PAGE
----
It's estimated that one in four people experience some form of mental health difficulty each year. For some the difficulty is relatively mild and transient and for others it's more severe and enduring. These difficulties include anxiety and depression, phobias, eating disorders, self-harm, schizophrenia and bi-polar disorder.
Things to consider
It may not be easy to predict how your studies will be affected if your mental health fluctuates. Have a think about these points:
- How to organise your study realistically.
- How to maintain your motivation if you feel isolated, anxious or stressed.
- Making the most of your network of friends and family to support you when study gets tough.
- Any individual arrangements you might need for your exams or residential school.
Our booklet Studying and Staying Mentally Healthy (PDF, 985.2 KB) gives a useful overview of the relevant issues.
Getting the right resources for you
Make sure your student profile explains what you as an individual find difficult and the areas where you require support. Have a preliminary discussion with your tutor and request things that might help you.
To check the accessible formats available on a module go to the module website from StudentHome and look under the Resources heading for a link to Downloads. (You could also look up your module in the online prospectus).
You can also take a look at adjustments available by study elements to see what we can offer you.
Disclosing your mental health difficulties
Deciding to disclose mental health difficulties can be a positive and empowering experience and help you to develop coping strategies. After disclosure you may feel less pressure and potential issues can be headed off before they occur. You can disclose at any stage in your studies, but we recommend you do so as early as possible so we can make reasonable adjustments and support you to reach your full potential.
Your student support team
Talk to your tutor at the start of your module so you can tell them how they can help you. If your mental health deteriorates through stress, anxiety or the effects of any medication, your tutor or an adviser from your student support team can help you get back on track. You can find their contact details in Contact the OU.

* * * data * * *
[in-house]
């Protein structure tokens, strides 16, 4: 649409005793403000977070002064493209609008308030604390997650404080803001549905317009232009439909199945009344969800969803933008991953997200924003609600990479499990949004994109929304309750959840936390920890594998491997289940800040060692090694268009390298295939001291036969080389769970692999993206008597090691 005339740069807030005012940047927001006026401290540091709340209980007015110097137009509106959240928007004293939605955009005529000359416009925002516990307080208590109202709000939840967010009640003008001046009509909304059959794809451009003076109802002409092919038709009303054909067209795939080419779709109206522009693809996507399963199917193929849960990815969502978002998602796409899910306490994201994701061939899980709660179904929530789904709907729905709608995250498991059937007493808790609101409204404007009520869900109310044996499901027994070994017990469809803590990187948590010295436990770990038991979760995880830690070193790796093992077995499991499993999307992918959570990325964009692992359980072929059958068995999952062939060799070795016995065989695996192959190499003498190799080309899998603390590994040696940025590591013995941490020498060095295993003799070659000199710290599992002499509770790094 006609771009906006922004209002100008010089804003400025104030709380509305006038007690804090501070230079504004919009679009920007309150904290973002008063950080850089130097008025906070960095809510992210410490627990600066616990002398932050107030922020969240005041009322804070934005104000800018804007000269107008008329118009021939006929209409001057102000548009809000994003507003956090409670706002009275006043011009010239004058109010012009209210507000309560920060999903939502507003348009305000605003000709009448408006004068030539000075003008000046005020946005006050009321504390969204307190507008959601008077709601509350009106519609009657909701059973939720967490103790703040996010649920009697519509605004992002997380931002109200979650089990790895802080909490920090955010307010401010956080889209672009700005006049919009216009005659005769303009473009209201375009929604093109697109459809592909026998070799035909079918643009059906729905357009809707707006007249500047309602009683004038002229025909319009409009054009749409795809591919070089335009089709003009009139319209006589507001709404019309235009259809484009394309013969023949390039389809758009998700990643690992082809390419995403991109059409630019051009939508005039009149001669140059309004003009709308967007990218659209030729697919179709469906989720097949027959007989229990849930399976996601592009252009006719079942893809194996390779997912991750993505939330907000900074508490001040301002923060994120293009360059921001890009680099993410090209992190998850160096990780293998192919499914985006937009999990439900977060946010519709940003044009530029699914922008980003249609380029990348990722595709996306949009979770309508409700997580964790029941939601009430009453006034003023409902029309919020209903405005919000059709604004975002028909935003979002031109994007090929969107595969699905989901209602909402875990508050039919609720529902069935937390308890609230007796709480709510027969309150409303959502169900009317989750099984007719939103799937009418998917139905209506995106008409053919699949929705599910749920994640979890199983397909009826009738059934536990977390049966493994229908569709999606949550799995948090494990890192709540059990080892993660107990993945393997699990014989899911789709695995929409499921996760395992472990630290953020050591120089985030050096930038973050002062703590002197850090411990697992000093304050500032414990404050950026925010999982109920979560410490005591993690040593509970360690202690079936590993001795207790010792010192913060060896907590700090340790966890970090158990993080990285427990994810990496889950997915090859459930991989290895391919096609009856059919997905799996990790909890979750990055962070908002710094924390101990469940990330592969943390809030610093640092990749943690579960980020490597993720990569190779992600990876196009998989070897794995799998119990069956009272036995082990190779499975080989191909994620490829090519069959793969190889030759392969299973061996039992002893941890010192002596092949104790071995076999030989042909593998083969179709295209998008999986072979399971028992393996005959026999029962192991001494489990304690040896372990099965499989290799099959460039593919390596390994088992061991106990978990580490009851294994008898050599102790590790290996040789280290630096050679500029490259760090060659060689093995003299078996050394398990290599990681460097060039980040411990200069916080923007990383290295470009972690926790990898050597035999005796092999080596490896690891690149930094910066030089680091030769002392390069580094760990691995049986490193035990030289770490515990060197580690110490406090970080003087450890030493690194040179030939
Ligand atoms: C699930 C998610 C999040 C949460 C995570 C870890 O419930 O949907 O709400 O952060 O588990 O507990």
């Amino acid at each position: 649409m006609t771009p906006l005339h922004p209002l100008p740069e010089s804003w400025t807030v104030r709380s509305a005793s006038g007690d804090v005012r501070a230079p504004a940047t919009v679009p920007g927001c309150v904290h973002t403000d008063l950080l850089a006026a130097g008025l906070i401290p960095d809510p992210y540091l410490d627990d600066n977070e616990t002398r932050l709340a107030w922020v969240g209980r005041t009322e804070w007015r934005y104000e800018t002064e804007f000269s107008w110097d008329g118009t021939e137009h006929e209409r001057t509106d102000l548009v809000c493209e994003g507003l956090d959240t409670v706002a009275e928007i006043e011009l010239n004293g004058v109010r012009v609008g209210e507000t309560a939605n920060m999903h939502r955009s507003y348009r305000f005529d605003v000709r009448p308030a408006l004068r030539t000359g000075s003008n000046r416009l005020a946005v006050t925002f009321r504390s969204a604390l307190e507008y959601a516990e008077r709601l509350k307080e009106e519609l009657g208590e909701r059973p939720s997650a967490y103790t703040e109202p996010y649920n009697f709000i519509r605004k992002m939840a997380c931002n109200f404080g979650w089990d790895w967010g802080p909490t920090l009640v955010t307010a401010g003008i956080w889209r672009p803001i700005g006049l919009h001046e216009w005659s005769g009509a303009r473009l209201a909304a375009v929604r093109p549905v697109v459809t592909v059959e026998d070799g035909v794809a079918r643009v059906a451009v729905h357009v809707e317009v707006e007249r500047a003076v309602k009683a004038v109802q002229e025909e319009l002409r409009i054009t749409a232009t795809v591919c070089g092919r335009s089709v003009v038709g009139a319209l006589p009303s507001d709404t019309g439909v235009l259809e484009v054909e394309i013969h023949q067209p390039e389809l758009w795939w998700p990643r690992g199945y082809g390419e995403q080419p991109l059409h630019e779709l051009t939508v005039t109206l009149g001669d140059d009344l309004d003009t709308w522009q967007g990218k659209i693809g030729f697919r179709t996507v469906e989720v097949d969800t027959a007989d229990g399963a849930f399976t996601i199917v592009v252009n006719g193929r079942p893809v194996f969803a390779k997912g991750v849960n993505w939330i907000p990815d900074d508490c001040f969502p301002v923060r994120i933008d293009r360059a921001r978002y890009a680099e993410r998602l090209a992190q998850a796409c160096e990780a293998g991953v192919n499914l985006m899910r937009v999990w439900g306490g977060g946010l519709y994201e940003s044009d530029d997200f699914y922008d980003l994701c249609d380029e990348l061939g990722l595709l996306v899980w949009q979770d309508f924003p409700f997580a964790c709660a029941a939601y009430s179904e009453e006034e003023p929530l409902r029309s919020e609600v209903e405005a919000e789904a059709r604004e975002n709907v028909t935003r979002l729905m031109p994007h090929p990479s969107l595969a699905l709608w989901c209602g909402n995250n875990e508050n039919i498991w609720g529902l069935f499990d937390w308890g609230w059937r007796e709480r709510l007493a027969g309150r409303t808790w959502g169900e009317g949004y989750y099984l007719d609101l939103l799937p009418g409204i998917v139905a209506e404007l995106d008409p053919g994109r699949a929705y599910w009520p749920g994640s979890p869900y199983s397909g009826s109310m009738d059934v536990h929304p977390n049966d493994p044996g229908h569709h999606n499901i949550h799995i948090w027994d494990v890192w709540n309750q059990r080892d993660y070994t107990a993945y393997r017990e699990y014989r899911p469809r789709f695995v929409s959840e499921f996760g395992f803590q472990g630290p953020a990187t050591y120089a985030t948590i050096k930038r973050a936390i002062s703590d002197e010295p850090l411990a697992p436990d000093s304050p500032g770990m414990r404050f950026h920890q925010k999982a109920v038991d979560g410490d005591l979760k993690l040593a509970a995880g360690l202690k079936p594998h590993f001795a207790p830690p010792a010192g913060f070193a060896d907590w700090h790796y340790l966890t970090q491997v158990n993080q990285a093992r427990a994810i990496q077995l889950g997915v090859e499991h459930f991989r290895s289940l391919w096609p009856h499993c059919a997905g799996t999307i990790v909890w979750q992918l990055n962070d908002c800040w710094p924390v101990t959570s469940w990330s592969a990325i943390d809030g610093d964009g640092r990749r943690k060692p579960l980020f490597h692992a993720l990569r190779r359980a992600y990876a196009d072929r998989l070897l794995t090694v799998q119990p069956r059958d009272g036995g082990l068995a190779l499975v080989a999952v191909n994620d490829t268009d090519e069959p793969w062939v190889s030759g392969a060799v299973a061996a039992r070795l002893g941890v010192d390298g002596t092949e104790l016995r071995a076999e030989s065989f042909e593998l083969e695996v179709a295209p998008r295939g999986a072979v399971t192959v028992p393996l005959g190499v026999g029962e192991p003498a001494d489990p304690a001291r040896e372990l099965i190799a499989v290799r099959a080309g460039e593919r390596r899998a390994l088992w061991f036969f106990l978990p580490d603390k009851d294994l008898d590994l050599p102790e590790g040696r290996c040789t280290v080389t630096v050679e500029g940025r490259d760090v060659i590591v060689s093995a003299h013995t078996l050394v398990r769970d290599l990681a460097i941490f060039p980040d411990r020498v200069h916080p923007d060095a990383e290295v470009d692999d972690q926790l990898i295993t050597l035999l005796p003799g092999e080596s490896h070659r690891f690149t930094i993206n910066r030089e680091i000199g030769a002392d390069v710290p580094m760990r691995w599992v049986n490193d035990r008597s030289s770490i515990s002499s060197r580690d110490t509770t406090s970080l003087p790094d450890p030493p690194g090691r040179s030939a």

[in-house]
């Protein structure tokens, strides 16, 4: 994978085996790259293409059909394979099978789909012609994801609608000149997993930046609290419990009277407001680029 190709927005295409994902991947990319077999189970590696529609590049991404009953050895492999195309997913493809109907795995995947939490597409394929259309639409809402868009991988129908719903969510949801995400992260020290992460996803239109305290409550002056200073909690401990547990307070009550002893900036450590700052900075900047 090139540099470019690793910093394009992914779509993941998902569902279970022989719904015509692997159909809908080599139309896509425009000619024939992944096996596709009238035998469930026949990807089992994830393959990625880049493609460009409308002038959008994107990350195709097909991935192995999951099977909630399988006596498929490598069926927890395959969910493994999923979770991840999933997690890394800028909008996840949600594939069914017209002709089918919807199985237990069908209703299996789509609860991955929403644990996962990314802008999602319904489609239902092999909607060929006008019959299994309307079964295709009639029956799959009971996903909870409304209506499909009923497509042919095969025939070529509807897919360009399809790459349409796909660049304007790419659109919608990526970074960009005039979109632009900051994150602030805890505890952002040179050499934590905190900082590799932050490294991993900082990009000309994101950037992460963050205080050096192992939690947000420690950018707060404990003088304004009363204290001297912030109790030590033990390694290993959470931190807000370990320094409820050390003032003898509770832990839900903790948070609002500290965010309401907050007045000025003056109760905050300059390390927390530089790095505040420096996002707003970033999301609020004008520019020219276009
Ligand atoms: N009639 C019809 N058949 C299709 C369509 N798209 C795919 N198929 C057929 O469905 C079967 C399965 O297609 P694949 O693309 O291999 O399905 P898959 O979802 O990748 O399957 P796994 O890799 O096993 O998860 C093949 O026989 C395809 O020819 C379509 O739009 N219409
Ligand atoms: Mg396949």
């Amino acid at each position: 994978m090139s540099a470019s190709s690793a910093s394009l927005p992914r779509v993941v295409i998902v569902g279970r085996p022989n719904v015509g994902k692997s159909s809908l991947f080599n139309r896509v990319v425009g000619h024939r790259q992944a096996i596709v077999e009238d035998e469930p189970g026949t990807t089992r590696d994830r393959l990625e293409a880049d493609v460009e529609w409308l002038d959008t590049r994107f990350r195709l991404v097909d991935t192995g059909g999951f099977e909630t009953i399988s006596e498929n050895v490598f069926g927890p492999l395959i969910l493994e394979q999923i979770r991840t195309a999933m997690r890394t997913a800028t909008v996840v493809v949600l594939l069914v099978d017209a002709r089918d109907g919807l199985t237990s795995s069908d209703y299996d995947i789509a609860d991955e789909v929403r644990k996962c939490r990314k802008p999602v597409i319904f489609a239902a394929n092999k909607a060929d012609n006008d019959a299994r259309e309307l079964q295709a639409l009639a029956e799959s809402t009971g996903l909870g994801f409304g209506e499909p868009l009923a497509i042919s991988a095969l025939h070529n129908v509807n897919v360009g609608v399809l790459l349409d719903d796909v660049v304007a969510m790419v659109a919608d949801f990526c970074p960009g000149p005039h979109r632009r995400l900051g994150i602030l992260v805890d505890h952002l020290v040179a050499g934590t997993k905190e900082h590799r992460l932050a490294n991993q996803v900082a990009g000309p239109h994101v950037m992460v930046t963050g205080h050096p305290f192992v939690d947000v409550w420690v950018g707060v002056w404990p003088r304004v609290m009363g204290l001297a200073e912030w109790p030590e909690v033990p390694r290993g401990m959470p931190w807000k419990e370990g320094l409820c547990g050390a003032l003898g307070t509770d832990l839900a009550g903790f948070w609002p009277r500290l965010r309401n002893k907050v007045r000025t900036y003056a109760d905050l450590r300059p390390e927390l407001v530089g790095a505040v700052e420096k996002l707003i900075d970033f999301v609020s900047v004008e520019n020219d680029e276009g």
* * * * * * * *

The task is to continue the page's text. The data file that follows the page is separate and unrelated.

Working with others
If you have concerns about working in a group with other students, you can:
- ask to take a friend or family member with you to face-to-face tutorials
- ask for extra phone, email or one-to-one support from your tutor instead of a group tutorial.
Many modules now have online forums for sharing information, social networking and teaching and learning activities. OU students support each other strongly in online forums, so do take part if you can.
Individual arrangements can be made for you where there’s clear evidence that you would otherwise be disadvantaged. Take a look at Exam arrangements for disabled students for more information.
For example, if you find large exam centres daunting, you might prefer an exam at home or in a separate room, or you could ask for a rest break or extra time in the exam.
We do require relevant medical evidence to make these arrangements. Please speak to an adviser in your student support team as early in your module as possible to give us enough time to gain approval for your request and set everything up.
If your module has a compulsory residential school, we’ll work with you to make your stay beneficial and effective. Discuss disability support at residential school with an adviser as early in your module as possible to give us enough time to make arrangements.
If you can't go to residential school in person, an online alternative learning experience (ALE) may be available so you can fulfil the module requirements.
For further information see our article on External sources of information and support.